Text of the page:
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Linkages across sovereign debt markets

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  • Cristina Arellano
  • Yan Bai
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    Abstract

    We develop a multicountry model in which default in one country triggers default in other countries. Countries are linked to one another by borrowing from and renegotiating with common lenders with concave payoffs. A foreign default increases incentives to default at home because it makes new borrowing more expensive and defaulting less costly. Foreign defaults tighten home bond prices because they lower lenders' payoffs. Foreign defaults make home default less costly by lowering future recoveries, because countries can extract more surplus if they renegotiate simultaneously. In our model, the home country may default only because the foreign country is defaulting. This dependency arises during fundamental foreign defaults, where the foreign country defaults because of high debt and low income, and also during self-fulfilling defaults, where both countries default only because the other is defaulting. The simultaneity in defaults induces a correlation in interest rate spreads across countries. The model can rationalize some of the recent economic events in Europe.

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    Bibliographic Info

    Paper provided by Federal Reserve Bank of Minneapolis in its series Staff Report with number 491.

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    Date of creation: 2013
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    Handle: RePEc:fip:fedmsr:491

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    Keywords: Europe ; Debt;

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    References

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    1. Fernando A. Broner & R. Gaston Gelos & Carmen M. Reinhart, 2005. "When in Peril, Retrench: Testing the Portfolio Channel of Contagion," Working Papers 207, Barcelona Graduate School of Economics.
    2. Tauchen, George & Hussey, Robert, 1991. "Quadrature-Based Methods for Obtaining Approximate Solutions to Nonlinear Asset Pricing Models," Econometrica, Econometric Society, vol. 59(2), pages 371-96, March.
    3. Mark Aguiar & Gita Gopinath, 2004. "Defaultable debt, interest rates and the current account," Proceedings, Federal Reserve Bank of San Francisco, issue Jun.
    4. Harold L. Cole & Timothy J. Kehoe, 1998. "Self-fulfilling debt crises," Staff Report 211, Federal Reserve Bank of Minneapolis.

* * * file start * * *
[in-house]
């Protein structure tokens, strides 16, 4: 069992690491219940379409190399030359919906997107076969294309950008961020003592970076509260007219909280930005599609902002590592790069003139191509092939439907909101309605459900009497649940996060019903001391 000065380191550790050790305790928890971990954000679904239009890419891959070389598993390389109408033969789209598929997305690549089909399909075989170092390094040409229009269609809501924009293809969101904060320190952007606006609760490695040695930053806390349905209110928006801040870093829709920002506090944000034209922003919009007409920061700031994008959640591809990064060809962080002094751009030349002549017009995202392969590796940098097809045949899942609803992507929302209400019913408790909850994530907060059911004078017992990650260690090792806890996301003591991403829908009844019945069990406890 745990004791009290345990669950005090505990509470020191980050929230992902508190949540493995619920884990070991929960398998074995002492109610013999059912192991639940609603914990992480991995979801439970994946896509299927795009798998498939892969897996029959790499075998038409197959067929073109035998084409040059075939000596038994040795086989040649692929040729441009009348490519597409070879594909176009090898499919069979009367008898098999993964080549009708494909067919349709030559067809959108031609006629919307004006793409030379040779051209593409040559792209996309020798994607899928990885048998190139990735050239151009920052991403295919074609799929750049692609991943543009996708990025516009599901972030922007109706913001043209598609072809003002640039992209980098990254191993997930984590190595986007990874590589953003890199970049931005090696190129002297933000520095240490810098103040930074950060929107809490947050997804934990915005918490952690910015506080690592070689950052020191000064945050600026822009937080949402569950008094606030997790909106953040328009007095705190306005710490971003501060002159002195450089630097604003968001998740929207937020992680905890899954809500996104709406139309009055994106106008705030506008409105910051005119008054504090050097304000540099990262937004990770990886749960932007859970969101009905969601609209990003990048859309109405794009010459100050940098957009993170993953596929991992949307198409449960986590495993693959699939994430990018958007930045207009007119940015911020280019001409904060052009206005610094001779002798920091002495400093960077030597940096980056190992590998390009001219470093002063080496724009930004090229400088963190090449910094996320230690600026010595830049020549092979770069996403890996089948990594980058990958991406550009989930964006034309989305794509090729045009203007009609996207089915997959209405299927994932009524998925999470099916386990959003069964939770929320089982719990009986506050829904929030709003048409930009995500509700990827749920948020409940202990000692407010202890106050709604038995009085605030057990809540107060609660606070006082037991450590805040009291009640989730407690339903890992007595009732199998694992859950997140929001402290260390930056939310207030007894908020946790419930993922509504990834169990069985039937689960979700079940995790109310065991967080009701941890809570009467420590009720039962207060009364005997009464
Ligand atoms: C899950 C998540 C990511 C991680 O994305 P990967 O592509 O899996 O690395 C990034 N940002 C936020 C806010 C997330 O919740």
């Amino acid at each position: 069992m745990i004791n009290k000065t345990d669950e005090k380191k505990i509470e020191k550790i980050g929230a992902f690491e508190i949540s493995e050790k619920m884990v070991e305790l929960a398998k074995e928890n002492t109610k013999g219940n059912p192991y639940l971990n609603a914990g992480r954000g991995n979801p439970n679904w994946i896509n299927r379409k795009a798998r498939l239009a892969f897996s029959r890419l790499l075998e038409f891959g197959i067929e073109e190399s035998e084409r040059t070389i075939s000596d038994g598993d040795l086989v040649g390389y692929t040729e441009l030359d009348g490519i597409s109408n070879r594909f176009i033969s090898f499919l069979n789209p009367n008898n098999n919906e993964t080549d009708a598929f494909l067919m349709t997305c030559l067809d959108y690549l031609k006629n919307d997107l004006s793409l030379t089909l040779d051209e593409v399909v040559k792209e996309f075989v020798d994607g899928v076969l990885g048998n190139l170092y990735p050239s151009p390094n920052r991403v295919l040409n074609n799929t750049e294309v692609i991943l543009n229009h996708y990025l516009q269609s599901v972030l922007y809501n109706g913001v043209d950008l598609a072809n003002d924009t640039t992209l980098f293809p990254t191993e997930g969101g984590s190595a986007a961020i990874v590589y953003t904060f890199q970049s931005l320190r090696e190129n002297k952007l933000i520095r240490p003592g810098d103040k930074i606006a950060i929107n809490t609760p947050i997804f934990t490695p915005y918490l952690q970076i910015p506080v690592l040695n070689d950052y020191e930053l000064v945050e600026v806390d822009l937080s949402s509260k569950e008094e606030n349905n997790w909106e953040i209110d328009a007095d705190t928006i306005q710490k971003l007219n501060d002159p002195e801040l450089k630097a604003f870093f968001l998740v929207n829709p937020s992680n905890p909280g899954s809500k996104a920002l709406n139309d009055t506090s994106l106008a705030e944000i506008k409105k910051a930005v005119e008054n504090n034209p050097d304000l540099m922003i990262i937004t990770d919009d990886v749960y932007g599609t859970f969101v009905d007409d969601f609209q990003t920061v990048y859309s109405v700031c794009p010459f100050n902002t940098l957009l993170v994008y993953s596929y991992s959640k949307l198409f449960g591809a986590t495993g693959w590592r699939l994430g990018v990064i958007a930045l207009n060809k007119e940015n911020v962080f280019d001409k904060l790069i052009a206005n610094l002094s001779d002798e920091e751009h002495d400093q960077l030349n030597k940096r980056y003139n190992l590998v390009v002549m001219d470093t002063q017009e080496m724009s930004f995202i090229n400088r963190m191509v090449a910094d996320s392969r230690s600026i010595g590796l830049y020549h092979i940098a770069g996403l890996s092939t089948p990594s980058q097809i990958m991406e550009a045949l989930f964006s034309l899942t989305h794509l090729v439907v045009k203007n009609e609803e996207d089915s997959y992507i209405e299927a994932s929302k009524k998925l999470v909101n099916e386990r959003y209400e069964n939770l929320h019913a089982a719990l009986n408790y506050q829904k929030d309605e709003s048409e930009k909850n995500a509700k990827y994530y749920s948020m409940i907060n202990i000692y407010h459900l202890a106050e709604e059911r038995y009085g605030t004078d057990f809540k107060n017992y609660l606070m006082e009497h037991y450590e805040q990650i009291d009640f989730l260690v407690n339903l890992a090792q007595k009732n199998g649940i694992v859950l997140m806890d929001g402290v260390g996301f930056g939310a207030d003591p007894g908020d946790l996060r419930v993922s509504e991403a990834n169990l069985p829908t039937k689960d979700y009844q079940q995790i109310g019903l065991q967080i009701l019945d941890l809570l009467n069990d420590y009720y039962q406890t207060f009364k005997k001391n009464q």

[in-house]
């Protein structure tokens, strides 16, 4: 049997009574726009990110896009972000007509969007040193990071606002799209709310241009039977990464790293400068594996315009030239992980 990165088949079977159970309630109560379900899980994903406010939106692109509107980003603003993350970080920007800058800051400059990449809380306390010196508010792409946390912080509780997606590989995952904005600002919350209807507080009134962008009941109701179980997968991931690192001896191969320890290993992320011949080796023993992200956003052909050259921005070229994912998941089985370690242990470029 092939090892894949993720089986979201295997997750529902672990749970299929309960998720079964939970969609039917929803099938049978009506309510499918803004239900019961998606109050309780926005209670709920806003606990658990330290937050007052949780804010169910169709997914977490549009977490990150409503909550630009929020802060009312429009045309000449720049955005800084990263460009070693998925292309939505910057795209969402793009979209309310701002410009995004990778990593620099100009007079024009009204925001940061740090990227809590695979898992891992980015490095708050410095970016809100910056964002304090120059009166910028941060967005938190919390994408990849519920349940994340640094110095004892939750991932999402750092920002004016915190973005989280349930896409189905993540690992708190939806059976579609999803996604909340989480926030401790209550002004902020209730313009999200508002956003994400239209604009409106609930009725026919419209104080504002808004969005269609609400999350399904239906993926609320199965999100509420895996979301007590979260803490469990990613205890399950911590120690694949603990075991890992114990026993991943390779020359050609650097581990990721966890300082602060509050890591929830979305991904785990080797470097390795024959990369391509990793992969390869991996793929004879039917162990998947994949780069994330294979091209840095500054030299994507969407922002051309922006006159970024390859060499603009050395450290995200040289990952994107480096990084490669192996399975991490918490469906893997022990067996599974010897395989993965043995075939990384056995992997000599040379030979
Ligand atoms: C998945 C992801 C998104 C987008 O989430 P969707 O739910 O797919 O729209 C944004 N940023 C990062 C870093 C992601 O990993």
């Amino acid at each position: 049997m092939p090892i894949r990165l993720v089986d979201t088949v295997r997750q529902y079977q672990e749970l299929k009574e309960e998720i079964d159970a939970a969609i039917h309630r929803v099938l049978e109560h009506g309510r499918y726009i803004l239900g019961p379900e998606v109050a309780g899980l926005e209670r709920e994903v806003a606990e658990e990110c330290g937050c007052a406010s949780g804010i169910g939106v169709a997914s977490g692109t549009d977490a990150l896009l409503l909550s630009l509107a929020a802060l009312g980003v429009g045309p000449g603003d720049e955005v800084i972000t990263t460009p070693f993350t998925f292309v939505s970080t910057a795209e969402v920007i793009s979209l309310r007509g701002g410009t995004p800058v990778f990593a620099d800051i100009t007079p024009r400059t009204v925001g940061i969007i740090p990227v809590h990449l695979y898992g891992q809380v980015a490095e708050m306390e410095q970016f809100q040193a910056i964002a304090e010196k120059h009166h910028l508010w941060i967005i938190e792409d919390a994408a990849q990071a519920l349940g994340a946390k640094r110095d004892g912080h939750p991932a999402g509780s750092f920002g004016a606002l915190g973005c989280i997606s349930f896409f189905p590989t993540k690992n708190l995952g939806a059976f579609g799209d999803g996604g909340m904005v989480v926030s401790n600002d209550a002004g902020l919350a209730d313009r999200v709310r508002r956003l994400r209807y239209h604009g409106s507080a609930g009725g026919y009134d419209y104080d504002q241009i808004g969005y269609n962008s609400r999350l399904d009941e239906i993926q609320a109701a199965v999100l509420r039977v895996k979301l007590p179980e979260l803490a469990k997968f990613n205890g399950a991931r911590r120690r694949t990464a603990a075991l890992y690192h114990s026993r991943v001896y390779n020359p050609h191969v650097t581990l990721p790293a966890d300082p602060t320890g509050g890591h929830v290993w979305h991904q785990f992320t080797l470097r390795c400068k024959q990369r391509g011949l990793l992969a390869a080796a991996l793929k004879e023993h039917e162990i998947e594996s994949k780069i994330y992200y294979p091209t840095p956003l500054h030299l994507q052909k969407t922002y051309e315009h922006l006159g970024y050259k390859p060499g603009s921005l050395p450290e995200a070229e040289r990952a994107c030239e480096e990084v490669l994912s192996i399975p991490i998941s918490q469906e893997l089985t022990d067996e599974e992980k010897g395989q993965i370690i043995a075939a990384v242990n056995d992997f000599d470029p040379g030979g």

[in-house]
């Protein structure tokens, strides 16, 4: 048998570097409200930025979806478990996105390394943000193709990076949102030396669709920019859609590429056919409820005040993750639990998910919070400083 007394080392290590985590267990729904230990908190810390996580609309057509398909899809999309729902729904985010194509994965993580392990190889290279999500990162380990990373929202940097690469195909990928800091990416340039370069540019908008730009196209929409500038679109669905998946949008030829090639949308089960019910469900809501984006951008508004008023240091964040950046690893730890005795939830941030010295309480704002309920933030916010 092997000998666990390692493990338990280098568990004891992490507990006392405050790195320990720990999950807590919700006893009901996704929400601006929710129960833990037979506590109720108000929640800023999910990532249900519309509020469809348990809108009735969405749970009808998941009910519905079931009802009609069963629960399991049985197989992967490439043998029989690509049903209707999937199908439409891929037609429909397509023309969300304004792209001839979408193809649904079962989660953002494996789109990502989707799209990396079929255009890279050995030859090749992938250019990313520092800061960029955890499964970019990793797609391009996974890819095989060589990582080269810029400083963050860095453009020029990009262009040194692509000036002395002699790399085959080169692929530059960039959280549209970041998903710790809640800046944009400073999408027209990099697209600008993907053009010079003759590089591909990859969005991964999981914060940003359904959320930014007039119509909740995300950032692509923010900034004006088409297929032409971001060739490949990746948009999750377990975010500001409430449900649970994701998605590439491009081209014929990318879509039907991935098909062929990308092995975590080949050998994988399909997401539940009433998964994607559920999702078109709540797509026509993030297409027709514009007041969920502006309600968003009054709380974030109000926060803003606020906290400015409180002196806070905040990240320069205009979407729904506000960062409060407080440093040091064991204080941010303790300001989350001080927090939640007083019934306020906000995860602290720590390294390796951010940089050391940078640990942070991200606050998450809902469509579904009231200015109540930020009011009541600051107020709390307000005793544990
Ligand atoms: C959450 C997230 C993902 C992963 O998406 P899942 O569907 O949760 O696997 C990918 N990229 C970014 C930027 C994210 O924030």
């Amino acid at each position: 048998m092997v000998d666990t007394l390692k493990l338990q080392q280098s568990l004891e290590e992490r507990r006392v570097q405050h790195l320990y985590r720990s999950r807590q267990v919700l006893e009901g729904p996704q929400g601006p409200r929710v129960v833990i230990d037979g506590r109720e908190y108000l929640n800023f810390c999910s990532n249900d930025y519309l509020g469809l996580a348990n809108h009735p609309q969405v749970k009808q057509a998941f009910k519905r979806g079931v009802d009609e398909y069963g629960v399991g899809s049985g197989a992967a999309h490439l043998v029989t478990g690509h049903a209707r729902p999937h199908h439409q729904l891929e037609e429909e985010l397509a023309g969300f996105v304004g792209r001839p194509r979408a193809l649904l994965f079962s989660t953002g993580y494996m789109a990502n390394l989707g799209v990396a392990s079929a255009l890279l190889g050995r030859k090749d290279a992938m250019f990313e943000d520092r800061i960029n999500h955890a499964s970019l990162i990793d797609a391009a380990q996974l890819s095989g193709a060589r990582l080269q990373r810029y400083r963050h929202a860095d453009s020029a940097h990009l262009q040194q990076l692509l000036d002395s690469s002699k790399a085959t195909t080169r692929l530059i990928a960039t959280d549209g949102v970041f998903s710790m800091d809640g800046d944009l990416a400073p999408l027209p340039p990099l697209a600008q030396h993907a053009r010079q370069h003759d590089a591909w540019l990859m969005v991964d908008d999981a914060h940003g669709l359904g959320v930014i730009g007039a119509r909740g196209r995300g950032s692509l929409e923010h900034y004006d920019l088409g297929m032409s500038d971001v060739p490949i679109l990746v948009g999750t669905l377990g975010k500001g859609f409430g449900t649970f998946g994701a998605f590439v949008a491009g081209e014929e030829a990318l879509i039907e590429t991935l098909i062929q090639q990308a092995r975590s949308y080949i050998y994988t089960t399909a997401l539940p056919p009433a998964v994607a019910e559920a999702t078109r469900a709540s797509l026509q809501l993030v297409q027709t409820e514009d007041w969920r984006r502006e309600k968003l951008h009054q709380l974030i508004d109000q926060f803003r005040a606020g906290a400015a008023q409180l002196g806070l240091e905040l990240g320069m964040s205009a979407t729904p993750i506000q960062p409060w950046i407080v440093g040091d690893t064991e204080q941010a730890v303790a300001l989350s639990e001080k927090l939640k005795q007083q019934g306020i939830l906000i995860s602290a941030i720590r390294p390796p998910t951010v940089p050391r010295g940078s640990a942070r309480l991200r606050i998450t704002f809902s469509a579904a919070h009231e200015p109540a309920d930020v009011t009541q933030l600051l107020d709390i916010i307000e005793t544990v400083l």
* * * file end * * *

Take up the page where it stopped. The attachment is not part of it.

5. Van Rijckeghem, Caroline & Weder, Beatrice, 2001. "Sources of contagion: is it finance or trade?," Journal of International Economics, Elsevier, vol. 54(2), pages 293-308, August.
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    7. Lizarazo, Sandra, 2009. "Contagion of Financial Crises in Sovereign Debt Markets," MPRA Paper 20795, University Library of Munich, Germany, revised 06 Feb 2010.
    8. David Benjamin & Mark L. J. Wright, 2009. "Recovery Before Redemption: A Theory Of Delays In Sovereign Debt Renegotiations," CAMA Working Papers 2009-15, Centre for Applied Macroeconomic Analysis, Crawford School of Public Policy, The Australian National University.
    9. Cruces, Juan J. & Trebesch, Christoph, 2013. "Sovereign defaults: The price of haircuts," Munich Reprints in Economics 20036, University of Munich, Department of Economics.
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    13. Henrick Horn & Asher Wolinsky, 1988. "Bilateral Monopolies and Incentives for Merger," RAND Journal of Economics, The RAND Corporation, vol. 19(3), pages 408-419, Autumn.
    14. Park, JungJae, 2013. "Contagion of Sovereign Default Risk: the Role of Two Financial Frictions," MPRA Paper 55197, University Library of Munich, Germany.
    15. Arellano, Cristina, 2008. "Default risk and income fluctuations in emerging economies," MPRA Paper 7867, University Library of Munich, Germany.
    16. Eaton, Jonathan & Gersovitz, Mark, 1981. "Debt with Potential Repudiation: Theoretical and Empirical Analysis," Review of Economic Studies, Wiley Blackwell, vol. 48(2), pages 289-309, April.
    17. Juan J. Cruces & Christoph Trebesch, 2011. "Sovereign Defaults: The Price of Haircuts," CESifo Working Paper Series 3604, CESifo Group Munich.
    18. Adrien Verdelhan & Nicola Borri, 2010. "Sovereign Risk Premia," 2010 Meeting Papers 1122, Society for Economic Dynamics.
    19. Lizarazo, Sandra Valentina, 2013. "Default risk and risk averse international investors," Journal of International Economics, Elsevier, vol. 89(2), pages 317-330.
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